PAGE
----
If you use Kobo with koreader, as I do, you also get a dark mode. I use dark mode on my phone as well as computer and love it. And now I’ve started to use it on my Kobo as well, maybe just because of familiarity.
Kevin Francis Burke says
“Kobo’s devices have a hidden setting that lets you enable a Dark Mode to invert the screen colors, but it’s more of an experimental feature that’s not officially supported. It works okay but there’s more ghosting and afterimage effects than when using regular mode.” –Nathan
You can’t fix that or make it better by changing the default refresh rate on the Kobo ? Anyway, the whole thing seems rather gimmicky to me when Kobo and Amazon offer candlelight mode.
You can but then you have to deal with the blinding white flash with every page turn.
Bob Merlin says
You have the same blinding white flash problem with the Kindle PW4 and the Oasis 3. I was very disappointed about this happening as I was looking forward to using it.. My Oasis had the dark mode when I got it in November 2019.
There’s a white flash whenever the page fully refreshes, that’s the nature of E Ink, but at least with Kindles they automatically dim the frontlight so the white page isn’t so bright in your eyes.
My Kindle Oasis 3 still hasn’t gained this feature – is it still coming? can I hasten it? or is it not coming to Australia?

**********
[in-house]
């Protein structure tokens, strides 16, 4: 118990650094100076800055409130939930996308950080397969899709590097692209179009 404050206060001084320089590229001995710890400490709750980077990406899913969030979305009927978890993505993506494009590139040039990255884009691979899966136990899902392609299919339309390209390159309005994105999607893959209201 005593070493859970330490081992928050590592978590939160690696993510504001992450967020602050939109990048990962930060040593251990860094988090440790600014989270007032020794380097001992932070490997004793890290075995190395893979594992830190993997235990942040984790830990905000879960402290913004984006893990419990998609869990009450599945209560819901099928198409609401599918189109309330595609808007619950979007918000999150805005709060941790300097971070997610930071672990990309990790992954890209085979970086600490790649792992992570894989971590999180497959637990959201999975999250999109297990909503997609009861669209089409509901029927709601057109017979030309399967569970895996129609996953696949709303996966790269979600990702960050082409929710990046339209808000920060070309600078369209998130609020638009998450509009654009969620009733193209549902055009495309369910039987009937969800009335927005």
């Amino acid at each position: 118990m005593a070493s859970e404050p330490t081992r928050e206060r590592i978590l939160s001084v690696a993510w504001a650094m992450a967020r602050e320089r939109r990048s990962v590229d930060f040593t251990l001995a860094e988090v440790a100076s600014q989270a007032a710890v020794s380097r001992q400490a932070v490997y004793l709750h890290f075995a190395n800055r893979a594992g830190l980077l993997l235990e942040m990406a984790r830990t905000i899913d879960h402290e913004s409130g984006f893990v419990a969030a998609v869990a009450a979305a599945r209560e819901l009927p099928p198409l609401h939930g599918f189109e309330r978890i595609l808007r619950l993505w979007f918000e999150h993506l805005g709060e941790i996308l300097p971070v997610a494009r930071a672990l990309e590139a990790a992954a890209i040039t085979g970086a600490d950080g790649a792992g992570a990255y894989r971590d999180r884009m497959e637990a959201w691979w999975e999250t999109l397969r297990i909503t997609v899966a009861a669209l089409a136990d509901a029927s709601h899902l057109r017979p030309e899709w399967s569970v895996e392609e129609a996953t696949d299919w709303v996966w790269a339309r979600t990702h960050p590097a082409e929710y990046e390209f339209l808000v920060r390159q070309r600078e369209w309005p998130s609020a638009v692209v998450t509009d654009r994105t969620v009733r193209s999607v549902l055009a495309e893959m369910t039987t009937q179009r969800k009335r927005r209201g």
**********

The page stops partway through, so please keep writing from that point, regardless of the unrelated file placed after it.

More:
Any help please?
You have to go into Accessibility settings. Its not in the Display settings
I have the Oasis 3 in the US. The feature is still buried in the settings. I haven’t got the update yet that moves it to the quick settings.
Just make sure the software is up to date. I think this started showing up on the 5.12.4 version. The latest is 5.12.5.
the kindle appears to lower the brightness automatically. so side by side the black appears darker than the kobo libra h2o. however, i find lowering the kobo brightness to match makes them appear similar. i find the color of the kobo backlight on either mode appears a slight bit greener than the kindle and a slight bit more red when warmed. the oasis 3 is a touch mlre orange/yellow. but oddly,
if i play with the warmth balance, i can usually get both to look incredibly similar. so it appears to simply be the mix of leds and perhaps the temperature of the leds themselves, but when mixed they both can be tweaked very similar in color tone.
is there any difference otherwise between the dark modes? i assume they’re probably using the same actual eink screens? so nothing would be harmful using the dark mode on the kobo if it isn’t harmful on the kindle? and i prefer always refresh even in normal mode. i can’t stand the slghtest ghosting. so would both devices have the same amount of ghosting that way? i haven’t noticed anything different.